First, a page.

In my opinion, the Planner “when a new task is created” trigger is one of the most useful Planner triggers. Tasks are created frequently, and having a way to catch and, for example, add checklist items or assign them automatically to a default person saves a lot of time.

So let’s take a look at the “when a new task is created” trigger and how we can use it efficiently in Power Automate.

Where to find it?

You can find it in the Planner’s section.

And then select it from the list.

Pro Tip Power Automate tends to save the most common triggers in the main screen, so check there before going trough the full hierarchy. Also you can use the search to quickly find it.

Usage

Triggers usually require little configuration. Usually, you need to define where to “point” and look for changes.

In the case of the Planner “when a new task is created” trigger, we need to define:

  1. Group Id – This list shows all A.D. Groups. You can find the full list in your Azure Portal (you need to be an administrator to see the groups). These groups can be created automatically for you or define, but this is a topic for another article. What’s important to know is that not all groups have planner instances, so you may see the next item empty.
  2. Plan Id – The unique identifier for a planner within the selected group. Please note that the plan must exist, so you can’t create one within the trigger.
One important note. Microsoft Planner enables you to create a planner without defining the group. If this is the case, a new group will be created with the name of your planner. If you want to add it to an existing group, please select it from the list when creating the planner.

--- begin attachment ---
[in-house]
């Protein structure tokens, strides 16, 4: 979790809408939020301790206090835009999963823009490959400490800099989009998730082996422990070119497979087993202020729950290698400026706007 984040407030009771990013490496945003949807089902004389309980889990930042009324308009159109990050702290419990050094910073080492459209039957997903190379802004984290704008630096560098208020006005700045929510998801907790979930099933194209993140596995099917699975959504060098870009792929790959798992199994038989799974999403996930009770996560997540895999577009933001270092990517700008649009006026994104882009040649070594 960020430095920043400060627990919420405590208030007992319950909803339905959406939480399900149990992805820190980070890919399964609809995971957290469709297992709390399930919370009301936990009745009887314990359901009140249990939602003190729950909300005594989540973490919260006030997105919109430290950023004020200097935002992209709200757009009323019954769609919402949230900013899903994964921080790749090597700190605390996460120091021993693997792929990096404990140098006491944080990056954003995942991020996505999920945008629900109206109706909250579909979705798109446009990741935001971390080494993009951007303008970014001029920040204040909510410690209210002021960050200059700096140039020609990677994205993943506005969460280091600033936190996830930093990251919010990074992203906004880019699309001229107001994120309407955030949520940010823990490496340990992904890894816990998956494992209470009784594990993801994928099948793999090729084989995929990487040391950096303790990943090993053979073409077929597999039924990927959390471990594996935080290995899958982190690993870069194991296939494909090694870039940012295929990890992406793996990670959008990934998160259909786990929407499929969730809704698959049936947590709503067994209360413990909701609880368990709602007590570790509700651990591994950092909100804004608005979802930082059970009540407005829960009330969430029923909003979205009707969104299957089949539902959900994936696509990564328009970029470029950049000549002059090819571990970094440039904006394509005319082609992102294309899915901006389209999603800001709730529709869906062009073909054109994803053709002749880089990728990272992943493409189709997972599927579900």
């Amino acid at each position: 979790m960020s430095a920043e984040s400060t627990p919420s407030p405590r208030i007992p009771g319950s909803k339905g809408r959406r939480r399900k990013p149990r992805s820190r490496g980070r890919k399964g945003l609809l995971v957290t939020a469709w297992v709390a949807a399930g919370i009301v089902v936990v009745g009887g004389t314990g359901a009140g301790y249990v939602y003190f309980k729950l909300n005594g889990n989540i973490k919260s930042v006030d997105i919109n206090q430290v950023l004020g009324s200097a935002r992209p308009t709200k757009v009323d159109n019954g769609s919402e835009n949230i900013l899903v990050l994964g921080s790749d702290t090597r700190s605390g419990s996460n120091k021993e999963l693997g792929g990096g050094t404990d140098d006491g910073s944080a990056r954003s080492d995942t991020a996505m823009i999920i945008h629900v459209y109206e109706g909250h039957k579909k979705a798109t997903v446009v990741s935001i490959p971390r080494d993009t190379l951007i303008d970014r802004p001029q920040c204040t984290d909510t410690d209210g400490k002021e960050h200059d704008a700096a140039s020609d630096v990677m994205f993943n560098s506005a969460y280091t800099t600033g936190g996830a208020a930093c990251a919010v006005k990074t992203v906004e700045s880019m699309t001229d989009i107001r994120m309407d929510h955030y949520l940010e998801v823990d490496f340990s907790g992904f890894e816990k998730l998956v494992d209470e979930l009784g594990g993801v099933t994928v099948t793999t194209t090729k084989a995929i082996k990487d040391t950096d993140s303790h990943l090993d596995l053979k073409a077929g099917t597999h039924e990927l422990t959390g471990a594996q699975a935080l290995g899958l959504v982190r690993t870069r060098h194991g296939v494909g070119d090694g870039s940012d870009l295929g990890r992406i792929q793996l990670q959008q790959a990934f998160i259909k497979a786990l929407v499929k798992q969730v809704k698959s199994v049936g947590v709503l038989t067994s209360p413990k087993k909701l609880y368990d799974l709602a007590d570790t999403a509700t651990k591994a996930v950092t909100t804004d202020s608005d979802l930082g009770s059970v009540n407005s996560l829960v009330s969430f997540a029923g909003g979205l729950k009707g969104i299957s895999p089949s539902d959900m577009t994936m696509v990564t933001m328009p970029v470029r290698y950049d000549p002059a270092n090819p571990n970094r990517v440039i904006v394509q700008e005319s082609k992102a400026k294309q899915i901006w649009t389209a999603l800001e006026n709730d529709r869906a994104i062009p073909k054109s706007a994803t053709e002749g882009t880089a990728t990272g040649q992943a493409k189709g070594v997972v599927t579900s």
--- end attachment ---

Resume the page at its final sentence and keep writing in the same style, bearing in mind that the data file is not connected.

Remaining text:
Outputs

The trigger returns a lot of information in a JSON format, although the conversion from JSON is done automatically for you. Here’s an example:

{
    "headers": {
        "Transfer-Encoding": "chunked",
        "Vary": "Accept-Encoding",
        "Strict-Transport-Security": "max-age=31536000",
        "request-id": "8b2e38e7-13c8-4ad1-836b-bfd79f2980ae",
        "client-request-id": "8b2e38e7-13c8-4ad1-836b-bfd79f2980ae",
        "x-ms-ags-diagnostic": "{\"ServerInfo\":{\"DataCenter\":\"West Europe\",\"Slice\":\"E\",\"Ring\":\"5\",\"ScaleUnit\":\"003\",\"RoleInstance\":\"AM1PEPF000051D6\"}}",
        "OData-Version": "4.0",
        "retry-after": "60",
        "Timing-Allow-Origin": "*",
        "x-ms-apihub-cached-response": "true",
        "Cache-Control": "no-cache",
        "Date": "Wed, 23 Jun 2021 10:51:38 GMT",
        "Location": "https://europe-002.azure-apim.net/apim/planner/shared-planner-1dafa0a6-7d3f-4c33-bb9a-d5ab-cbbffb7e/v2/v1.0/planner/onnewtask_trigger/plans/fa-pSzbK60u2VCQcvxNGpZcAHT7g/tasks?groupId=7298f324-11111-1111-11111-8c0660469d96&triggerState=6376004224511111111",
        "Content-Type": "application/json",
        "Content-Length": "1124"
    },
    "body": {
        "@odata.etag": "W/\"JzEtVGFzayAgQEBAQEBAQEBAQEBAQEBARCc=\"",
        "planId": "fa-pSzbK1112VCQ1111NGpZcAHT7g",
        "bucketId": "fPjsGArNo011111_PYHU11111LWX-",
        "title": "Item 1",
        "orderHint": "8585771615111118015Pi",
        "assigneePriority": "",
        "percentComplete": 0,
        "createdDateTime": "2021-06-23T10:50:45.1150323Z",
        "hasDescription": false,
        "previewType": "automatic",
        "referenceCount": 0,
        "checklistItemCount": 0,
        "activeChecklistItemCount": 0,